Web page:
May 292010
 

In re the last post. Here is a site with a photo of Madame Jodjana and some text, English and, what?, Dutch?

I think there’s more material on the web if you track Raden Mas Jodjana who, I think, was her husband. Actually, I am just tracking this myself. Not sure who Raden Mas Jodjana is. But Madame Jodjana was actually Dutch.

More added May 31 in response to Natasha’s comment:

You know I am trying to piece this together. I think I recognize the guy sitting in the chair next to her in the photo. He was living in Paris with her, taking care of her, I think. She introduced him (I think) as the youngest son, an adopted son, she and her husband, she said, had adopted something like 50 children. I could be wrong. It’s been a while. (In fact, I probably am wrong. Memory doesn’t serve well at this distance.)

She told me she had been part of the Dutch colonial crowd living in Indonesia and had to leave when the Dutch pulled out. But she’d met this guy, a member of the Javanese royal family, and they got married and came to Europe. And she was living in Paris because the Dutch were peculiar about immigration. All this is from a vague memory of a conversation. She and her husband had made their living dancing and teaching. But he was much older. There were black and white pictures of them and their children and famous people all over the cluttered room in her house. She was a semi-invalid and never got out of her chair.

It’s funny how the blog brings all this up and then allows me to fill in blanks I didn’t even know were there.

Apparently, her husband was influenced by a Sufi teacher. Whatever it was she was teaching, it made an impression on me–oh, how impressionable I was in those days! Certain exercises I still teach to my boys.

  8 Responses to “Madame Jodjana”

  1. It is unfortunate that my comprehension of Dutch is limited to “the trees are pretty,” “I want a cheese sandwich,” and “I love you.” (The three most important sentences if you are a vegetarian nature-lover who wants to endear yourself to the natives.)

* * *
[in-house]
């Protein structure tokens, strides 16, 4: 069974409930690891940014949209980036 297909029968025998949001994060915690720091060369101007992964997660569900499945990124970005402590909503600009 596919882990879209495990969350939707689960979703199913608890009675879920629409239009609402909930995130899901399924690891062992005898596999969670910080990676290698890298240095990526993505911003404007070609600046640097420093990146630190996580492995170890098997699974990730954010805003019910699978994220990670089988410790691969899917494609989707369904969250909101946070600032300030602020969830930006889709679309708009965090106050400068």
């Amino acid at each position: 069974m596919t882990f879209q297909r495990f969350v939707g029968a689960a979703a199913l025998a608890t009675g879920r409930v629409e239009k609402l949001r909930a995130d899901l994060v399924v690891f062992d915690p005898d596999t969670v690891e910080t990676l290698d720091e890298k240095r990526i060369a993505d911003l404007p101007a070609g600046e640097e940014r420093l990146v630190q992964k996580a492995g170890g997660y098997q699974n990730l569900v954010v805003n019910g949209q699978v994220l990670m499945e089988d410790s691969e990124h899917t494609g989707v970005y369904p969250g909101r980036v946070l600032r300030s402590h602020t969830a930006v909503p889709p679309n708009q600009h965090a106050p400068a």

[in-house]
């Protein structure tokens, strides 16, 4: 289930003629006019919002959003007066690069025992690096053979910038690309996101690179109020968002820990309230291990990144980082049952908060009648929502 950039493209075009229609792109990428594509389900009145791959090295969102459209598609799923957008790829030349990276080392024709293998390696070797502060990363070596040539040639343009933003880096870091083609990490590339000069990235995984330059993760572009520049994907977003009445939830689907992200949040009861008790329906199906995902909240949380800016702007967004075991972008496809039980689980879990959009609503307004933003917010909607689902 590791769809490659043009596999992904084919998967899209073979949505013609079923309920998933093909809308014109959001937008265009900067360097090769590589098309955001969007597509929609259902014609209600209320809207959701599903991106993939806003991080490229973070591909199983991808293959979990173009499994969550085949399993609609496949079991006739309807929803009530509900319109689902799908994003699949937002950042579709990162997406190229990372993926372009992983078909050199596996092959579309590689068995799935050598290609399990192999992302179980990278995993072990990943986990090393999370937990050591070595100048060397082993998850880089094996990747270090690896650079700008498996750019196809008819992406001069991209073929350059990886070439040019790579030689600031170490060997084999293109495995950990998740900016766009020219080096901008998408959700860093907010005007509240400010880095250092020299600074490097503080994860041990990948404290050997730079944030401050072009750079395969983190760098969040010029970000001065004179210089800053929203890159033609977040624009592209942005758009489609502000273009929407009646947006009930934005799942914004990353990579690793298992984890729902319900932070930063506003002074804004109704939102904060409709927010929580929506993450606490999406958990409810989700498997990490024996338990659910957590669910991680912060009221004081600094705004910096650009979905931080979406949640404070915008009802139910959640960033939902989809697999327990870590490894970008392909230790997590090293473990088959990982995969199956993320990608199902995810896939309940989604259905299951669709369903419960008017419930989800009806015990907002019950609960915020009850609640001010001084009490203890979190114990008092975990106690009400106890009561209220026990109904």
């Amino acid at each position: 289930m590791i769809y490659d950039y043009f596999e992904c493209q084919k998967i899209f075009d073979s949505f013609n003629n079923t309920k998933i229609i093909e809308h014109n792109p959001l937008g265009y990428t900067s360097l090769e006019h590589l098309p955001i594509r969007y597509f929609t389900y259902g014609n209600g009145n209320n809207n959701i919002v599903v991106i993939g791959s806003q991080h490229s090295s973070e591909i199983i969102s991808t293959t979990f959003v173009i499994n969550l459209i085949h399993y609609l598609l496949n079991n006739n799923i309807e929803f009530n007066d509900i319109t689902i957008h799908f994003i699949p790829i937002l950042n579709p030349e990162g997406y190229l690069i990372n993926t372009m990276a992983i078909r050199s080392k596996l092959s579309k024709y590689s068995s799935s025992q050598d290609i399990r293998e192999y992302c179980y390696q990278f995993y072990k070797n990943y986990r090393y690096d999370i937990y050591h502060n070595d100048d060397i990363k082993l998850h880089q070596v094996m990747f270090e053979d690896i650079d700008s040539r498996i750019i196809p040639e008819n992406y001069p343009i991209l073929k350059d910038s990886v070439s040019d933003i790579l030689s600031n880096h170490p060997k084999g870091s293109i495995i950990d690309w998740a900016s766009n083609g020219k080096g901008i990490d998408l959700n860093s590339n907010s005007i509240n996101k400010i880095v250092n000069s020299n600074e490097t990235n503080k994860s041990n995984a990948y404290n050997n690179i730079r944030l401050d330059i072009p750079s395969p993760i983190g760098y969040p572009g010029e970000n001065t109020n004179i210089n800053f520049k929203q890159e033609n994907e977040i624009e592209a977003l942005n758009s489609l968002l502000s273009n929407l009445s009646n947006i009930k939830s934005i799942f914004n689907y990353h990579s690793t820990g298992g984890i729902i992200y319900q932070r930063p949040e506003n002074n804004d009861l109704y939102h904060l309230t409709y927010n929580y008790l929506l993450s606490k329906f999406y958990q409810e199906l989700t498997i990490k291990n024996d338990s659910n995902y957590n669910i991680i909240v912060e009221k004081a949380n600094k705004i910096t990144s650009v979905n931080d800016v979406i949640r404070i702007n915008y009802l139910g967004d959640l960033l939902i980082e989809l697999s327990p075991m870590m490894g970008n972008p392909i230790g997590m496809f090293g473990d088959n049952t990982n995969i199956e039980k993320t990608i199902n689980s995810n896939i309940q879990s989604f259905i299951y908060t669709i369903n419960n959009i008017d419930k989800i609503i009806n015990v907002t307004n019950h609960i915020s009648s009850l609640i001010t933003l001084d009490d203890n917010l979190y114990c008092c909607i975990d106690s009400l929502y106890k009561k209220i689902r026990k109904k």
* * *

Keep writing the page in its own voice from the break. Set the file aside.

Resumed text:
• This is more Dutch than I have managed to learn. Such a linguist.

      But do they have trees in Holland? Why would you ask about the trees?

  2. Found her! She looks like she was a formidable dancer.

    • Raden Ayou Jodjana–she published a book. When I knew her she was already pretty elderly (or so it seemed to me). She just sat in a chair and expounded.

      • Please tell us more! The picture you’ve posted is fascinating as is everything associated with this autobiographical glimpse.

  3. Thanks, Doug. What great material…funny how memory works sometimes. You tap a vein and a whole slew of images pour forth.

    I love this picture. Mme J and her son gesticulate with some undisclosed fervor and the crowd–all young it seems–listen with rapt attention. What truths was she imparting?

    • Not only the memories, but nowadays it’s so easy to “go to the library” and fill in things you didn’t know at the time. Who was she really? I have had no idea until this past week.

  4. I have some of the books, for sale, A Book of Self Re-Education – the knowledge and understanding of the body and sensation has a quality and depth that is very helpful ~ Warm Wishes ~ Chantek

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